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Is 5 the New 25? Long-Term Oncologic Outcomes From a Phase II, Prospective, 5-Fraction Preoperative Radiation Therapy Trial in Patients With Localized Soft Tissue Sarcoma. Adv Radiat Oncol 2022;7(3):100850

Date

06/02/2022

Pubmed ID

35647402

Pubmed Central ID

PMC9133395

DOI

10.1016/j.adro.2021.100850

Scopus ID

2-s2.0-85127293946   1 Citation

Abstract

PURPOSE: Management of adult soft tissue sarcomas entails a multidisciplinary approach with surgery and radiation therapy with or without chemotherapy. The use of preoperative irradiation has been well established, and although conventional fractionation involves daily treatments over the course of 5 weeks, higher doses per fraction may be beneficial due to the radiobiologic profile of sarcoma. In this study we report long-term oncologic outcomes from a single-institution, phase II study evaluating a 5-fraction hypofractionated course of preoperative radiation.

METHODS AND MATERIALS: Preoperative hypofractionated radiation therapy was administered to 35 Gy in 5 fractions every other day followed by resection 4 to 6 weeks later. If given, chemotherapy consisted of a doxorubicin-ifosfamide-based regimen delivered neoadjuvantly. The primary endpoint was local control. Additional survival and pathologic outcomes, including overall and distant metastasis-free survival, tumor, and treatment-related pathology, as well as acute and late toxicity were examined.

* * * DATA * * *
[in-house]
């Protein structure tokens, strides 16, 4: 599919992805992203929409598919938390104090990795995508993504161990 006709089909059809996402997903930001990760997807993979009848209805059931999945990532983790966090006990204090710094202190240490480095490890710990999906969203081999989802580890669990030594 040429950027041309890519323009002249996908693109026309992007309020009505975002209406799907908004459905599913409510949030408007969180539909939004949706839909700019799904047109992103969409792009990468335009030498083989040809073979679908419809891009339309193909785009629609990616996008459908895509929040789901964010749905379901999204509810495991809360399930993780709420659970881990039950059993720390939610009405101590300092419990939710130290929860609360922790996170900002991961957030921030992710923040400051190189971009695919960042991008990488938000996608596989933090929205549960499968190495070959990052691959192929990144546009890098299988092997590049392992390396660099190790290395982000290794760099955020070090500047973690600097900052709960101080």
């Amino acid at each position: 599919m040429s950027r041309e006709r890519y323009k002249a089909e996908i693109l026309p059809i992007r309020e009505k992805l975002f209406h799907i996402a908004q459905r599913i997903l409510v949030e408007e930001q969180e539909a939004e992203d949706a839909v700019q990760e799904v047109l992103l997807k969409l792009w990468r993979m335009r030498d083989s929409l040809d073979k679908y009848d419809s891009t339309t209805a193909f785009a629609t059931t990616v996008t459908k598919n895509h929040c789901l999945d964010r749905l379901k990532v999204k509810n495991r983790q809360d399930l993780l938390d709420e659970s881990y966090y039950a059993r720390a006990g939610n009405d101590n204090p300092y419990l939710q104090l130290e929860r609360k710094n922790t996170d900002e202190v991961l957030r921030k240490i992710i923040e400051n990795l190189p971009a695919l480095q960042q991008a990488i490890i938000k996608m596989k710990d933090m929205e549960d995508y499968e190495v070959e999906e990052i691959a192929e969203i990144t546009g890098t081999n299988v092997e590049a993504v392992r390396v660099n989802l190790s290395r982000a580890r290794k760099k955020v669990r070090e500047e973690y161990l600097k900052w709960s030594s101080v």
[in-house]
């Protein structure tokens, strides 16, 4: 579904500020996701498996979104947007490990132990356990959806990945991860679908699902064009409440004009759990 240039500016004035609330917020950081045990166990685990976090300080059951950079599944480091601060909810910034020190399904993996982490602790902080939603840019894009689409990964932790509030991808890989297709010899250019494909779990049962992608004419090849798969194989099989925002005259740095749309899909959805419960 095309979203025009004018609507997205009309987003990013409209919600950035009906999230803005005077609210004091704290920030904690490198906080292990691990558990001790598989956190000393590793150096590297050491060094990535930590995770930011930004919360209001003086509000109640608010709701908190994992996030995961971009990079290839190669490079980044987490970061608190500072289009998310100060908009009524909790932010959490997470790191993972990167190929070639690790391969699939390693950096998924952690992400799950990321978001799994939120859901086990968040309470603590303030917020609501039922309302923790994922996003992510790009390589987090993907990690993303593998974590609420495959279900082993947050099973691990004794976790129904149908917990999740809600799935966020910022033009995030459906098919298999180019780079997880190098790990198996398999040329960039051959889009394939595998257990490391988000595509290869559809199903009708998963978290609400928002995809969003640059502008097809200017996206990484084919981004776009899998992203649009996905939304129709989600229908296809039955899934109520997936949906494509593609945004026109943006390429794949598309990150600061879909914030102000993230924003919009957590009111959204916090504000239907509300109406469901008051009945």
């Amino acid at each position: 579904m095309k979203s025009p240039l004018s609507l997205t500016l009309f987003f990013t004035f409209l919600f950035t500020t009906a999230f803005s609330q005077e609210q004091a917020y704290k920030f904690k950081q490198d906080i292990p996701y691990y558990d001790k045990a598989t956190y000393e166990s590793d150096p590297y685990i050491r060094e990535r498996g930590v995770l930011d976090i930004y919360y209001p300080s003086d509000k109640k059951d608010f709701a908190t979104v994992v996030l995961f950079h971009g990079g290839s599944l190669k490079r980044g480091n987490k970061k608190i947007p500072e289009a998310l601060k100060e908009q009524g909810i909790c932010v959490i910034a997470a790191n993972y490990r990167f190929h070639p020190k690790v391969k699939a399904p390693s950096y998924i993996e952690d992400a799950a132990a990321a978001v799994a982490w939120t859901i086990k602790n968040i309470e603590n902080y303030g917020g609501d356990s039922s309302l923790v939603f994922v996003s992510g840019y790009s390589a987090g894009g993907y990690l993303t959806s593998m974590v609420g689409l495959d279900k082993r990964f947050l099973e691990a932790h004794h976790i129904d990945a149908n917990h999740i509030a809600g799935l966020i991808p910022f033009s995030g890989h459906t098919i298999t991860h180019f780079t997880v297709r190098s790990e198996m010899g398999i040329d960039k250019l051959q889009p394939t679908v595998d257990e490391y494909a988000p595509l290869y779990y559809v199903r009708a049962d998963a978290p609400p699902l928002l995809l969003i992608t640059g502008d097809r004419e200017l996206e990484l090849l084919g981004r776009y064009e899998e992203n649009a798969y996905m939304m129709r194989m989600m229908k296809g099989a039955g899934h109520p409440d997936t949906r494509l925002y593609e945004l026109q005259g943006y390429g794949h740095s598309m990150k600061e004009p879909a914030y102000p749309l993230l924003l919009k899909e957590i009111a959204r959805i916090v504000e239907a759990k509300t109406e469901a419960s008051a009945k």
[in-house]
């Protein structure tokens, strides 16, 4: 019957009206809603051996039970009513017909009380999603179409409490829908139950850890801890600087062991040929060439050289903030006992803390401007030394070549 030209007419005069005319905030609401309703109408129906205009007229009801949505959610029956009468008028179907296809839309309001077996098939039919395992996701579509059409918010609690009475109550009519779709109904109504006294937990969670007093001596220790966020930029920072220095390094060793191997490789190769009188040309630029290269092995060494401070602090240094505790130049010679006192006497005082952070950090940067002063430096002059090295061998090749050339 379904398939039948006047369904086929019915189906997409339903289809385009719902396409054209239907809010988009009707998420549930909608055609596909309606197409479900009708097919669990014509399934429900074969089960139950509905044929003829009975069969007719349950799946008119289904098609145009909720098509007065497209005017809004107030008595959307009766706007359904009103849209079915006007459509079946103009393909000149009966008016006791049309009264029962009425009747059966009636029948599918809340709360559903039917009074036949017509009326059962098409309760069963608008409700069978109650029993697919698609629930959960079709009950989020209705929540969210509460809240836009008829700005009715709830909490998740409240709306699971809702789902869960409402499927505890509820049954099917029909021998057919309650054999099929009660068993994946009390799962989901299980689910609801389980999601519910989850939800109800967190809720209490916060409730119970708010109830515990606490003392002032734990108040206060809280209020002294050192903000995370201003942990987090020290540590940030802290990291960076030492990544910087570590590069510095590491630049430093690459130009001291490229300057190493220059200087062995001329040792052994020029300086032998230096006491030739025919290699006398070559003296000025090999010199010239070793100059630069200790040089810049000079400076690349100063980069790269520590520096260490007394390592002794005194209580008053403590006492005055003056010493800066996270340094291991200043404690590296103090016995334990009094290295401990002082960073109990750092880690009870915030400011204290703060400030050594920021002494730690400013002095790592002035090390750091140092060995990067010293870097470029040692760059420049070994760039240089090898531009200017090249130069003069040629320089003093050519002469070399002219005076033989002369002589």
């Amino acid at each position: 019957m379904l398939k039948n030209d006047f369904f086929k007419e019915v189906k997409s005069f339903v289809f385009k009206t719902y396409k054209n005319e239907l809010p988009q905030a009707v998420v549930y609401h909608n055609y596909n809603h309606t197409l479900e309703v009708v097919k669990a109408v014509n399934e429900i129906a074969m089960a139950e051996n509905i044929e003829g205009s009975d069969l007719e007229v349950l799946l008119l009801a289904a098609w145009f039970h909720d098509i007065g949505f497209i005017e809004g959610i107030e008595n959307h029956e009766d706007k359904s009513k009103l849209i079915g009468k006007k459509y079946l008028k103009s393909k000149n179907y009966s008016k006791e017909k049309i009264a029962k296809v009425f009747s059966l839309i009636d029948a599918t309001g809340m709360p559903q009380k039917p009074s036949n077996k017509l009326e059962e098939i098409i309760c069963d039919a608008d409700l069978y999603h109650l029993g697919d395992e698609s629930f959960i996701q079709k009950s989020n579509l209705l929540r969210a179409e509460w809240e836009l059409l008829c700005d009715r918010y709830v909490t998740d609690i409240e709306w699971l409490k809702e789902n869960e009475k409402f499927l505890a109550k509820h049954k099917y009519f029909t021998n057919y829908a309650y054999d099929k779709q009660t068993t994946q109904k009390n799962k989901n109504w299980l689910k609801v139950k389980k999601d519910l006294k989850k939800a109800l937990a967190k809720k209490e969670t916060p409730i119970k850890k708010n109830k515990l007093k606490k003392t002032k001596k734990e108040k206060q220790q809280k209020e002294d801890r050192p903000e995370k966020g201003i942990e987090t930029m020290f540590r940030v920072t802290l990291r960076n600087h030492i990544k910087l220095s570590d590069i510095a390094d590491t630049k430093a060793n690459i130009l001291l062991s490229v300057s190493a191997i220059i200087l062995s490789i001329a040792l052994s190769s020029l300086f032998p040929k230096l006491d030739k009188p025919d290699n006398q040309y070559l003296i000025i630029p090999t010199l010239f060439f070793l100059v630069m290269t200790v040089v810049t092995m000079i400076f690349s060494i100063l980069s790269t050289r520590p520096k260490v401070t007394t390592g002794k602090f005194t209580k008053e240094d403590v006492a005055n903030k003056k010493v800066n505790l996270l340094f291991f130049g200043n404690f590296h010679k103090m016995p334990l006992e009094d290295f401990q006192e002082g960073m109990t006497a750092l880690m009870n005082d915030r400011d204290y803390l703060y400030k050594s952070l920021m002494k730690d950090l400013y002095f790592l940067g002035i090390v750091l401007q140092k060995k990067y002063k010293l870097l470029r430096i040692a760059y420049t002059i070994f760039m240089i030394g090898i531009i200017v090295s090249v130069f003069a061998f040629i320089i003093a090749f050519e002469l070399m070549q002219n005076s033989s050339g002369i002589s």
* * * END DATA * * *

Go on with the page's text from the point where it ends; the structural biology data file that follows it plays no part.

RESULTS: Thirty-two patients were enrolled in this prospective, single-arm phase II trial. At a median follow-up of 36.4 months (range, 3-56), no patient developed a local recurrence, and the 3-year overall and distant metastasis-free survival was 82.2% and 69%, respectively. Major acute postoperative wound complications occurred in 25% of patients. Grade 2 and 3 fibrosis occurred in 21.7% and 13% of patients, respectively. The 2-year median and mean Musculoskeletal Tumor Society score for all patients was 28 and 27.4, respectively.

CONCLUSIONS: A condensed course of preoperative hypofractionated radiation therapy leads to excellent rates of local control and survival with acceptable toxicity profiles. Potential studies ideally with phase II or III randomized trials would help corroborate these findings and other preoperative hypofractionated results in soft tissue sarcomas.

Author List

Bedi M, Singh R, Charlson JA, Kelly T, Johnstone C, Wooldridge A, Hackbarth DA, Moore N, Neilson JC, King DM

Authors

Manpreet Bedi MD, MS Associate Professor in the Radiation Oncology department at Medical College of Wisconsin
John A. Charlson MD Associate Professor in the Medicine department at Medical College of Wisconsin
Tracy R. Kelly MD Associate Professor in the Radiation Oncology department at Medical College of Wisconsin
David M. King MD Chair, Professor in the Orthopaedic Surgery department at Medical College of Wisconsin
John C. Neilson MD Associate Professor in the Orthopaedic Surgery department at Medical College of Wisconsin